Meeting people in and around the marina has not been a problem. Everyone seems to have at least one dog, though it’s generally just a few minutes small talk. I have registered on the Marina Forum, and will start posting this week, to see if there is a ukulele underground cell here, which I hear might exist. It seems though that the forum is not used much these days, but it’s worth a punt.

I know there is definitely a Uke club in Derby that meets twice a month. There are a lot of winter moorers who came in on 1 November, and some are probably in exactly in the same boat as us – “know nobody but want to”. Then there is Christmas to consider. Ian tells me that there is a bit of battle around the marina for the best show of Christmas lights. Evidently our neighbour on the other side sports a huge reindeer on the roof of his boat, so we need to plan a strategy. We intend to stay on the boat over Christmas and hope there are opportunities for a party or two.
One aggravation is our mobile phone signal. Both of us are having making and receiving calls on the boat, so if you are trying to contact us, leave a voice mail, and we will get back to you ASAP. Alternatively send us an e mail. Evidently the only provider with a decent signal around here is Vodaphone.

Finally, we were watching the regional East Midlands news last week and the programme featured Google who are extending their “Street View” mapping option, to include tow paths and Google employees have been traipsing around the country with a special camera array on a backpack taking the snaps required. They were filming at Trent Lock, our old stamping ground, where TCW was built, and blow me down, they interviewed our pal Irene, off “Free Spirit” who was moored up there. You just can’t keep that gal out of the media.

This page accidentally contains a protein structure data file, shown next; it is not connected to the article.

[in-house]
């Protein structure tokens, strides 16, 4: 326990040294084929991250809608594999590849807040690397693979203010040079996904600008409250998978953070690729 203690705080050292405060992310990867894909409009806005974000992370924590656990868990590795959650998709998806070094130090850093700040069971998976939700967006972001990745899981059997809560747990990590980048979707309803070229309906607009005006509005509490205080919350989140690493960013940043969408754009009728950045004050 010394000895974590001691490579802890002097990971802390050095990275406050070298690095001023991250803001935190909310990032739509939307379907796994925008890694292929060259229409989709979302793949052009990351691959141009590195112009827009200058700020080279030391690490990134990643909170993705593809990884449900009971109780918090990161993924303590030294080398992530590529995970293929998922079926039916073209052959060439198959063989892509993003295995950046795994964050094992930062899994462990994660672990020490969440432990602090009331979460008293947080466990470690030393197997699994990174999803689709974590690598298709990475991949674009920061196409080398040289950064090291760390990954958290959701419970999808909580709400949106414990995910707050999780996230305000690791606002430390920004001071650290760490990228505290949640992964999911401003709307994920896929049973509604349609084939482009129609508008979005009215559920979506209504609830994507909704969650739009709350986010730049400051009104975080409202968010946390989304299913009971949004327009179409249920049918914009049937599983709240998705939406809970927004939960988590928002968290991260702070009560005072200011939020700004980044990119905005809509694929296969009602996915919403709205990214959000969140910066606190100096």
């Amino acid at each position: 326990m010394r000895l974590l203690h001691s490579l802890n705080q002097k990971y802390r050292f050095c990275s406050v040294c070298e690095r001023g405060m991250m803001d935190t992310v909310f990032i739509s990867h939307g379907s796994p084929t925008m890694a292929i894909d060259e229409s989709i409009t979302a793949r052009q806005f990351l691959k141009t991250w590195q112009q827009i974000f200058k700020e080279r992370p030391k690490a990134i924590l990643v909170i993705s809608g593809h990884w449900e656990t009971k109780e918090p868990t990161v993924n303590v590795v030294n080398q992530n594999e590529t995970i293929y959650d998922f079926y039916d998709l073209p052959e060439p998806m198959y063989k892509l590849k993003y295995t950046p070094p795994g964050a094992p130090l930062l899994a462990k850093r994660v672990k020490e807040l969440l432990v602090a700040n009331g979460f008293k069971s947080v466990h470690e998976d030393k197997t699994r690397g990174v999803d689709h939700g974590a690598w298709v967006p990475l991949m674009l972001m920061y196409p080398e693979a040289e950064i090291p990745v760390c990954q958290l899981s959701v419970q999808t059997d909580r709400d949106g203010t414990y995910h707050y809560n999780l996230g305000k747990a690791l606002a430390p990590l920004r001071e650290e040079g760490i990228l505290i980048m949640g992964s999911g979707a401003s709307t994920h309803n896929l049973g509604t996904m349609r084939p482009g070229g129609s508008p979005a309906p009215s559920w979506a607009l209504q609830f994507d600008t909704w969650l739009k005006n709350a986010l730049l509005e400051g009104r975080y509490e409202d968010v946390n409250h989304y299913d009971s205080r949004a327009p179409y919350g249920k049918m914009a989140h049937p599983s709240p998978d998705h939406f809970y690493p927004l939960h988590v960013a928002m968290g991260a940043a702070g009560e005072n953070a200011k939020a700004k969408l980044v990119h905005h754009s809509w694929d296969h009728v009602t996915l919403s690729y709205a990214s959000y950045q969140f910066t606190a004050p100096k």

Toodaloo chums.


Friday, 1 November 2013

Storm!.. Call that a Storm

Hello pals and bloggers. As some of you will know both of our families have lived in the south of England for many, many years. My descendants have lived in and around Hertfordshire for at least 300 years, and while Pat can’t quite match that, having Irish and Italian roots, both her parents and grandparents came from the south. I guess we are then, pretty died-in-the-wool “Southern Softies”, and no doubt display all the traits of an upbringing in and around the metropolis.
I mention this at the start of this blog, as here we are, back in the East Midlands, and we both feel very much at home here. True, we can’t navigate our way around the area like we can back in Hertfordshire, but neither of us misses our life-style on the fringes of London, and although it may be 2-3 degrees cooler up here, it is more than made up for with the general warmth of welcome you get wherever you go. We are rapidly regarding this area as our home turf.
A wet Tuesday evening at Brindley Place, Central Birmingham

The last few days have been pretty quiet. No comings or goings on board and we have made steady progress north from Birmingham, and arrived at our winter moorings this morning, in Mercia Marina, Willington, Derbyshire, between Derby and Burton-On-Trent, which will be our home now until next spring.

Tackling The Farmers Bridge flight "By Any Means"

We finally left Birmingham last Wednesday after nearly a week in the city and dropped down the long Farmers Bridge flight during the morning in glorious sunshine. Half way down you encounter the sight above and if you have been watching the TV series “By Any Means” on a Sunday evening, you might recognise it as the team’s lair in the series. It’s supposed to be in London!